‘Zumafication’ of South Africa tests the nation’s justice system

By Marius Bosch, Reuters

JOHANNESBURG — More than any previous South African leader, President Jacob Zuma has personally experienced the country’s justice system in action both before and after the end of apartheid. Jailed for a decade on Robben Island Prison under apartheid, and then found not guilty on rape charges and escaping a corruption prosecution in post-apartheid South Africa, Zuma has had his fair share of days in court. Now his critics accuse South Africa’s fourth post-apartheid president of encroaching on the independence of the judiciary and appointing supporters to key posts as he fights to extend his presidency for another five years. “We cannot allow the ‘Zumafication’ of South Africa’s constitutionally independent justice system,” opposition Democratic Alliance leader Helen Zille said this month. Zuma’s appointment of a relatively inexperienced judge as chief justice, the designation of his former trial adviser as the top corruption investigator and plans by the ruling ANC to review judgments of the Constitutional Court — South Africa’s highest — reinforces a perception that the independent judiciary is under threat, analysts say. The justice system has become a key battleground as the African National Congress is embroiled in serious infighting ahead of a crucial party conference to elect a new leader, and by implication South Africa’s next president, a year from now.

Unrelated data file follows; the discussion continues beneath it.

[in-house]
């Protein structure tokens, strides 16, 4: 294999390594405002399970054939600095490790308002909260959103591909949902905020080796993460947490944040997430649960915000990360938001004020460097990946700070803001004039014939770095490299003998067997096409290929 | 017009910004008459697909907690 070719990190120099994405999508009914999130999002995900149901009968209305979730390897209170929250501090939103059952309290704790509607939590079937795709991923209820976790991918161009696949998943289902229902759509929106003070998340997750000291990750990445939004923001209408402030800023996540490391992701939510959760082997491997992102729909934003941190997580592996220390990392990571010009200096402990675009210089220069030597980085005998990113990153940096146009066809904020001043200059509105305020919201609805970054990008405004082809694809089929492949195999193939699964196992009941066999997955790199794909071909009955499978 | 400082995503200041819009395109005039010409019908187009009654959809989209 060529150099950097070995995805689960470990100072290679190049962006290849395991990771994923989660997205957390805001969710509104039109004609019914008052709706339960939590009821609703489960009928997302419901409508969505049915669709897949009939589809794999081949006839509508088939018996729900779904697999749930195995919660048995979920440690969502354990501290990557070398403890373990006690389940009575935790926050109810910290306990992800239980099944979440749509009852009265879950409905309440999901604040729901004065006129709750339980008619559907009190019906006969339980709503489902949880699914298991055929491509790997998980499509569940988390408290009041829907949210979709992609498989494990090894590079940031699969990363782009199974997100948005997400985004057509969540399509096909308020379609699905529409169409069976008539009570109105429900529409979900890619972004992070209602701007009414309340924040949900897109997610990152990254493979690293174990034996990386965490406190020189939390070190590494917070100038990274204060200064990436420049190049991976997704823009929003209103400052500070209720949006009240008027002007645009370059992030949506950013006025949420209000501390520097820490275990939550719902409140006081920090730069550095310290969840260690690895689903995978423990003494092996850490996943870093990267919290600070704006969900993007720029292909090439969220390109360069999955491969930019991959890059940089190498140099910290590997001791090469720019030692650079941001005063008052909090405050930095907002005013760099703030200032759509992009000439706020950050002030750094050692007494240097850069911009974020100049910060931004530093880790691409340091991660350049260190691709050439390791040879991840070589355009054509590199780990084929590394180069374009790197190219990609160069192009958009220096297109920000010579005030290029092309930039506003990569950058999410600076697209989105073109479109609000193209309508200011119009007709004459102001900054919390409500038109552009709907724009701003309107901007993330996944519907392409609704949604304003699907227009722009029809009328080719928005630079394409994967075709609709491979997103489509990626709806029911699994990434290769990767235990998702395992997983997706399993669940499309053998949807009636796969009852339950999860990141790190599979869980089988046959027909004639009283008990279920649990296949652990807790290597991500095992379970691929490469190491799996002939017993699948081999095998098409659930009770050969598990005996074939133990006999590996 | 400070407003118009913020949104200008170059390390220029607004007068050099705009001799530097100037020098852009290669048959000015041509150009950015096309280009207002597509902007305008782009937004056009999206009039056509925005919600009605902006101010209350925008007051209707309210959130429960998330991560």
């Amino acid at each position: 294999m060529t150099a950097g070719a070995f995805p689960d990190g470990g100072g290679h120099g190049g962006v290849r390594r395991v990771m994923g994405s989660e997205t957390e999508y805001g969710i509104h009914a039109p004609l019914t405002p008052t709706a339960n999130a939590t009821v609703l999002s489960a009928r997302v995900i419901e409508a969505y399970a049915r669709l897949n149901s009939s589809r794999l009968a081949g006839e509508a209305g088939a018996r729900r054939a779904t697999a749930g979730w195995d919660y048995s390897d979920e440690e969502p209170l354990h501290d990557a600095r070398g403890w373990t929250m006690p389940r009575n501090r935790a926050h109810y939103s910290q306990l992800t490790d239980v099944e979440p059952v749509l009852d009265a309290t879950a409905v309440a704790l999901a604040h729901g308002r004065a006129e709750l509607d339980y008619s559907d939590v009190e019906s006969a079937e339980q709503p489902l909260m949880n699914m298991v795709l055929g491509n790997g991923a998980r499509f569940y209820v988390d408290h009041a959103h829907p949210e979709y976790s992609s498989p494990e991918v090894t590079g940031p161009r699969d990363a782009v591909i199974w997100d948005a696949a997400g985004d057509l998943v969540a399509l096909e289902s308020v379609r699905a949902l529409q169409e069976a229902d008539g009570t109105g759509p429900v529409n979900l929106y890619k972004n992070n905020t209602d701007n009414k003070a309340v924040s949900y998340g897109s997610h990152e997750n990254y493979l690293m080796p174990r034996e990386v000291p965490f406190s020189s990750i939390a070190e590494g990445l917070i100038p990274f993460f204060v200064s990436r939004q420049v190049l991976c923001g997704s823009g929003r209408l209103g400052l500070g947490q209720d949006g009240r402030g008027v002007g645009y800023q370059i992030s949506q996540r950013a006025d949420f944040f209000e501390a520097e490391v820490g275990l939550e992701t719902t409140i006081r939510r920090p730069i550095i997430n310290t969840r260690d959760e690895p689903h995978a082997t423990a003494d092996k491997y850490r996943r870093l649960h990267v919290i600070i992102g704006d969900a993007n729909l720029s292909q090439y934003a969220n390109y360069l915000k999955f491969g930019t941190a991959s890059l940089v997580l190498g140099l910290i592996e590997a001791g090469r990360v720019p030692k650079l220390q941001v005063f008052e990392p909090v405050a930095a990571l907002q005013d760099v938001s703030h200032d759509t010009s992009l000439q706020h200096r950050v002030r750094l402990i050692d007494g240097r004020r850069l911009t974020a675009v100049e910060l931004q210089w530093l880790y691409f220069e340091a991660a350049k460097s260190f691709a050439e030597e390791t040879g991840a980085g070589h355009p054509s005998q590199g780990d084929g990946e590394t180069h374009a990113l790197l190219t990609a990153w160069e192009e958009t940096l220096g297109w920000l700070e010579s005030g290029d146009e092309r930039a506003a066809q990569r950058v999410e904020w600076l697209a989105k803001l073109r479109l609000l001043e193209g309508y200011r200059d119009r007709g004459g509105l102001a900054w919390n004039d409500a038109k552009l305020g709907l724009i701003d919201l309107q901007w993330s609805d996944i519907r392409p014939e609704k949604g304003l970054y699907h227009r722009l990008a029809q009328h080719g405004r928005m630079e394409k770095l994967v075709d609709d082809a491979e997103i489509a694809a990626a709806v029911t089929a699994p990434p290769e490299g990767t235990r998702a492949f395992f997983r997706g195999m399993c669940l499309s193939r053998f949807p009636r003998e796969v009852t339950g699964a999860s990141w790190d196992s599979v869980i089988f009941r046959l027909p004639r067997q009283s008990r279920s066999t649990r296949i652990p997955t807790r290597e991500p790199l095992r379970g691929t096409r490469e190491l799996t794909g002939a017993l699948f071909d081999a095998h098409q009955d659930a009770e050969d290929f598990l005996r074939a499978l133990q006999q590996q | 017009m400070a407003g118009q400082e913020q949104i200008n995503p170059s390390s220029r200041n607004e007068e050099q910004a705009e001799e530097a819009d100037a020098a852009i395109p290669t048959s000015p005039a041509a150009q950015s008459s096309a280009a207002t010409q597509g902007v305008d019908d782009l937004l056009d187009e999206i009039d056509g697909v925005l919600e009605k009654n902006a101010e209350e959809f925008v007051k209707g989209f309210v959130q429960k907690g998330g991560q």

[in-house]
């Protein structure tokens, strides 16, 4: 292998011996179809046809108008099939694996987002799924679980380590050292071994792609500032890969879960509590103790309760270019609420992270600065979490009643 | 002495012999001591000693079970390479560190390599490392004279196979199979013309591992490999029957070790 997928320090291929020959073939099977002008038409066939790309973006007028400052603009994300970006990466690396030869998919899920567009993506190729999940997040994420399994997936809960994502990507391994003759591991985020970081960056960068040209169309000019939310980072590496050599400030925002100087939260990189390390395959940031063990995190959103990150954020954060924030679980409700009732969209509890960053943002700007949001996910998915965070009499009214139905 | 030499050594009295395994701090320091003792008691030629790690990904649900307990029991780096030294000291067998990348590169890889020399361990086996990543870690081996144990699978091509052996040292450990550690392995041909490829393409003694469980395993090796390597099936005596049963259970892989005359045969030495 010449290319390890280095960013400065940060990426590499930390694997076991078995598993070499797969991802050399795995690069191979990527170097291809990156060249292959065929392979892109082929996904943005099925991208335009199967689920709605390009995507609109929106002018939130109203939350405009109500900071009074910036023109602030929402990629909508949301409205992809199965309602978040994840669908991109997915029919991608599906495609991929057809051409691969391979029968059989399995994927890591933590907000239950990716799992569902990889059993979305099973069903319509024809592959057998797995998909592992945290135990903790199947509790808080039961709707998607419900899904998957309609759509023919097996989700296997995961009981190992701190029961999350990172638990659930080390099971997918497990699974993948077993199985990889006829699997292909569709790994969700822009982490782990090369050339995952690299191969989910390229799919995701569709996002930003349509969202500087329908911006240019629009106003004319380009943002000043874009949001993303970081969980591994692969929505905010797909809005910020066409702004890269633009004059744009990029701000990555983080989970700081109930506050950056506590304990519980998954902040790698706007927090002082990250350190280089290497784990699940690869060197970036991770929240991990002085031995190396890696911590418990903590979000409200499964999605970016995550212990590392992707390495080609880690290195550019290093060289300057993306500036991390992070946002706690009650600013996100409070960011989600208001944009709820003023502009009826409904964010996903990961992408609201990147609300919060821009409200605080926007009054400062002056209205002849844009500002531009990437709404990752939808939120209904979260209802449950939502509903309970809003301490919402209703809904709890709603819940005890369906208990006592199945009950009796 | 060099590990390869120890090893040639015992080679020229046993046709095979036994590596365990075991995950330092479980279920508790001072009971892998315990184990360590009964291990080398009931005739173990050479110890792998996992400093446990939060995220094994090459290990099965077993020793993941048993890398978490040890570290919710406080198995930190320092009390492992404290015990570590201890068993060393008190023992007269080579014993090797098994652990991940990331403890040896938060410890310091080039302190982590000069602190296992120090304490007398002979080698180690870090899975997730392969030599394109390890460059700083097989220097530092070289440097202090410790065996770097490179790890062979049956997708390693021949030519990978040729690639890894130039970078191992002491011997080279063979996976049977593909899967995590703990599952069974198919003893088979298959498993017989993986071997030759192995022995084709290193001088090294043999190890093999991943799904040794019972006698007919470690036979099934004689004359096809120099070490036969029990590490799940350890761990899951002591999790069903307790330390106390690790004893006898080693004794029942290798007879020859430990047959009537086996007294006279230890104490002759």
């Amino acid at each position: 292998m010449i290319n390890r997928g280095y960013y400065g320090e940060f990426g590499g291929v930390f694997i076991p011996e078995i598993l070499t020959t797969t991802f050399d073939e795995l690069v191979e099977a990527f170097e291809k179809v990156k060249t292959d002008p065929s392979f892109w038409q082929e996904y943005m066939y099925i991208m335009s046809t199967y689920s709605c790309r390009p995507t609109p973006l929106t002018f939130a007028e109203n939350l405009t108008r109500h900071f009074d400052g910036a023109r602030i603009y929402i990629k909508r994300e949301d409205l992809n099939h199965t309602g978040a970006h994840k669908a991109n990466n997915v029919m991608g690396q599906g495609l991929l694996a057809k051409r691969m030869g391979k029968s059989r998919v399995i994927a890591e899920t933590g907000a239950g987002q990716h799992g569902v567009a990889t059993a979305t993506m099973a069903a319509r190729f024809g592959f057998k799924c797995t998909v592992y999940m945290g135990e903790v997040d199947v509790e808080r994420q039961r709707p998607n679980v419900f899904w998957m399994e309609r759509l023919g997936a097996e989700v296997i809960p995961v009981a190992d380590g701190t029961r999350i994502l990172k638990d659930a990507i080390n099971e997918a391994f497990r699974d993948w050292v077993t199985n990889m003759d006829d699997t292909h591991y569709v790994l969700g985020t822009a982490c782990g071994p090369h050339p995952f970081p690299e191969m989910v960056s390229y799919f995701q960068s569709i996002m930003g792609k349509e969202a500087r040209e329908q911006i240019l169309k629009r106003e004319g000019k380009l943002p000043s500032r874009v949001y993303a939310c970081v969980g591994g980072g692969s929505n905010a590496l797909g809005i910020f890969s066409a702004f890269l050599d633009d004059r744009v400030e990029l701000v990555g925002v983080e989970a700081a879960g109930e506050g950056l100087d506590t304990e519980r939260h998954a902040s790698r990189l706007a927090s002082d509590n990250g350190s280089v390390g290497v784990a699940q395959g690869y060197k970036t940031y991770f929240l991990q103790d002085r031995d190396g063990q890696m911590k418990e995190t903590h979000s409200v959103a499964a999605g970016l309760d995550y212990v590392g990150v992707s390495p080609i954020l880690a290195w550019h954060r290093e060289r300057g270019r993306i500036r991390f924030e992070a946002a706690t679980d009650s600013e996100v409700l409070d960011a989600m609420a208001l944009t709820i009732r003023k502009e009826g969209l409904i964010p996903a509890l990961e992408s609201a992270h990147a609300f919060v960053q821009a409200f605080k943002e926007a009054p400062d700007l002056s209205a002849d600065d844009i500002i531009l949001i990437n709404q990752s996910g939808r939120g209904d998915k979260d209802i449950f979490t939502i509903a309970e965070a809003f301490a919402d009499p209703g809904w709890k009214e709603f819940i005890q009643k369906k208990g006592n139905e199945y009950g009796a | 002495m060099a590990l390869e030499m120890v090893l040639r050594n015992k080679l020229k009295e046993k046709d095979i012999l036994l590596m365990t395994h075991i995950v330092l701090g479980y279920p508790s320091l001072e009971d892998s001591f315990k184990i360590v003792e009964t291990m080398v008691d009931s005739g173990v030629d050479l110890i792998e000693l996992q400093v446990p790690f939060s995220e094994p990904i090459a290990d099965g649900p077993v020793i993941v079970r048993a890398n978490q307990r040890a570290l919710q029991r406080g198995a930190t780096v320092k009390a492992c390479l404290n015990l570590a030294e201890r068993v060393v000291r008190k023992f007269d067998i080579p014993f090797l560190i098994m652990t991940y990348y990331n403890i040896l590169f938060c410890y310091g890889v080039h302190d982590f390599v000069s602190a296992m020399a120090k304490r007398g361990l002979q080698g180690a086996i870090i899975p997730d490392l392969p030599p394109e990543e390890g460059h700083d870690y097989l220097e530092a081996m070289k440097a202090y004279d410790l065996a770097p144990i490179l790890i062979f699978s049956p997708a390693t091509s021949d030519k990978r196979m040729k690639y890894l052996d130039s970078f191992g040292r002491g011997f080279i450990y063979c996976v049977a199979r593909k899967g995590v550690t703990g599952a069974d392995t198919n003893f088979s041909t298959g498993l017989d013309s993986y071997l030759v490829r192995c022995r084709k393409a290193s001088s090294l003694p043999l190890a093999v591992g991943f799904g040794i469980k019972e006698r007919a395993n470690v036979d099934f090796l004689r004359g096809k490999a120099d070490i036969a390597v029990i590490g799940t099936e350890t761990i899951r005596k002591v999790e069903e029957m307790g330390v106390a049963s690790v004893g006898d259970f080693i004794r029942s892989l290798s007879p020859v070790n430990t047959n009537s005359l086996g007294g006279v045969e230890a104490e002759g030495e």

“The judiciary is not so much in crisis as it is embattled,” said Anne Fruhauf, Africa analyst at Eurasia group. ‘Bruising battles’ The independence of the judiciary is a cornerstone of South Africa’s constitution and while courts have proven their autonomy in recent rulings, such as the Supreme Court of Appeals overturning Zuma’s appointment of Menzi Simelane as head of the National Prosecuting Authority (NPA), there are fears it is now coming under attack. “The judiciary has been involved in some bruising battles, both internal and external, over the past few years which has raised concerns over the relationship between the judiciary, the executive and the ruling party. There appear to be growing tensions over the balance of power between the executive and the judiciary,” said Mike Davies, analyst at risk consultancy Maplecroft. Zuma’s appointment of supporters in key judicial roles is a cause for concern. “It is true that Zuma seems to be surrounding himself with acolytes. This is quite apparent when you look at a string of personnel appointments and departures at the NPA (and) the intelligence services,” Eurasia Group’s Fruhauf said. Zuma’s appointment of former judge Willem Heath to head the Special Investigating Unit, one of the main anti-corruption agencies, was severely criticized by opposition parties.